||When you first walk into a dojang, you notice that the students are wearing white uniforms and |
belts of various colors. You may wonder what is the significance of the different color belts. The
belt colors signify the approximate Taekwondo skill levels of the wearers.
|In the dojang, there is no age, gender, cultural, or racial barriers; all students begin their training at
the lowest skill level, the white belt. Each student then trains and progresses at his or her own rate in
accordance to his or her own desire and ability. During this training process, students develop
proficiency at performing Taekwondo techniques, while also developing the physical characteristics of
strength, stamina, quickness, flexibility, coordination, and balance. They develop the important mental
characteristics of patience, humility, self-control, perseverance, concentration, and respect. They also
gain knowledge about Taekwondo and its origin. As students develop these skills, physical and mental
characteristics, and knowledge, they are awarded colored belts to signify their level of knowledge and
|| A specific colored belt is awarded to a student based upon his or her meeting the minimum |
requirements for the belt and for his or her demonstration of skills during a test that are substantially improved from his or her last belt test. Belts are awarded to students based on
improvement of their own personal skills. For this reason, belts give only a rough estimate of a
student's Taekwondo skills. One red belt student may display extraordinary skills in comparison to
another red belt student. It may appear that the lesser skilled red belt does not deserve the red belt,
when in actuality, he or she trained an extraordinary number of hours and showed great progress to
earn the belt in comparison to the more skilled red belt who was able to easily learn the skills in short
| The final goal of Taekwondo is supposed to be the "perfection of human character." However, many
times this goal is forgotten. If you listen to Taekwondo students talk to each other, you would think
the goal to Taekwondo is to make everyone a superb fighter. If a student goes to every tournament and loses every match, some feel they do not deserve their present rank and should not be promoted.
However, a student who persists and continues to improve his or her skills, is always congratulatory
to the winners, and cheers for teammates is more deserving of promotion than a superb fighter who is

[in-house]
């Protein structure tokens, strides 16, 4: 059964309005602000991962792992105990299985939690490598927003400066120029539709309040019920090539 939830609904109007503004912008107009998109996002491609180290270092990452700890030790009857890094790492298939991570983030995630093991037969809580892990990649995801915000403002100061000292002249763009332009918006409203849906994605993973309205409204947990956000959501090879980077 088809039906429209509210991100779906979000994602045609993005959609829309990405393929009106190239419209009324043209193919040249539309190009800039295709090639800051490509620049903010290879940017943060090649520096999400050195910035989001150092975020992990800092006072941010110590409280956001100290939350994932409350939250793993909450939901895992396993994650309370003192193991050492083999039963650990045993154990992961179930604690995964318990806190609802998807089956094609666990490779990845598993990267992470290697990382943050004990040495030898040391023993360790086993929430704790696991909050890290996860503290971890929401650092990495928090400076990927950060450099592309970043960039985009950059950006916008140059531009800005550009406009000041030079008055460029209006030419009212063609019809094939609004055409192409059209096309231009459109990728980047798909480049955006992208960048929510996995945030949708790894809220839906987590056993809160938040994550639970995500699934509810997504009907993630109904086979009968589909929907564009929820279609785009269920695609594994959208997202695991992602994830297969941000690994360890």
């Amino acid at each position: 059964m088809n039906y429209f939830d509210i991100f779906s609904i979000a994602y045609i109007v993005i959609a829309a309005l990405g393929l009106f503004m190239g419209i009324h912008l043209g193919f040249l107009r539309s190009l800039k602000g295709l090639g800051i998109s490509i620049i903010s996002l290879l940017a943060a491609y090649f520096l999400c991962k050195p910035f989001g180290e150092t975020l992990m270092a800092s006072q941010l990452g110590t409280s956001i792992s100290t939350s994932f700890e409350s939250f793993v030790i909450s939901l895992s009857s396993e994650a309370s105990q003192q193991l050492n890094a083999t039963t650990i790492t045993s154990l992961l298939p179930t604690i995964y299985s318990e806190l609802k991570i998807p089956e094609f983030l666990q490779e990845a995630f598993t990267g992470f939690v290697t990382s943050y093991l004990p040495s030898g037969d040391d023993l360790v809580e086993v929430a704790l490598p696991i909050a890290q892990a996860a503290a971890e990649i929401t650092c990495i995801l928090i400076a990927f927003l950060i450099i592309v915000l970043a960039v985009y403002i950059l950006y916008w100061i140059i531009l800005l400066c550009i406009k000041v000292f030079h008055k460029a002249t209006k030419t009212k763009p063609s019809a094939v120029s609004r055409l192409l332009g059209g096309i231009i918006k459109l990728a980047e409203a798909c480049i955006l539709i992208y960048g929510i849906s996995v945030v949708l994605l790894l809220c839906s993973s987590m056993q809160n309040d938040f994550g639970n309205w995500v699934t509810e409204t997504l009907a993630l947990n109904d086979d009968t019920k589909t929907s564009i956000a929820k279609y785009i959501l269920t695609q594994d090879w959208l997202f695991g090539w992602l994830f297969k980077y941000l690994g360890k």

many times self-congratulatory and neglects others. Rank is determined by many factors, having a true
"Taekwondo spirit" is foremost among them.
||Anyone who is willing to make the commitment of time and effort may learn Taekwondo and advance |
through the belt system. For some, advancement may take longer than for others due to time conflicts
with other phases of life, money problems, physical differences, physical or mental disabilities, or
injuries. However, since belt advancement is awarded on personal improvement, anyone who preservers
may reach the black belt level. The secret to earning a Taekwondo black belt is simplecommitment.
| Colored belts signify the position/rank of each student in the dojang hierarchy. The higher the
belt/rank, the more respect is deserved. After years of studying and training, a student may advance
to the top of the belt/rank hierarchy, the black belt level. Since rank is awarded based on tenure,
performing certain minimum skills, and on making substantial personal improvement, it is more a social
and psychological status than it is an indicator of fighting ability. A higher rank many times indicates
the person has higher tenure in the dojang/organization, not necessarily that the person has a higher
skill level than the lower ranks. Skill level does not always equate to rank. Just because a young red
belt may be able to consistently beat an older 6th degree, it does not demean the 6th degree nor raise
the red belt's esteem.
||The practice of Taekwondo requires strict order and discipline, which comes from respect of the |
seniority of the belt system. The more respect a student has for the significance of the belt system, the
more serious he or she may become in his or her Taekwondo training.
|Endless Cycle of Learning
"If you seek the answers long enough, you will find that they were always present at the beginning."
Such is the Taekwondo belt system. As students near the end of their journey to black belt, they find
the answers they were seeking were always present at the white belt level, they just were not aware
of the answers at that point.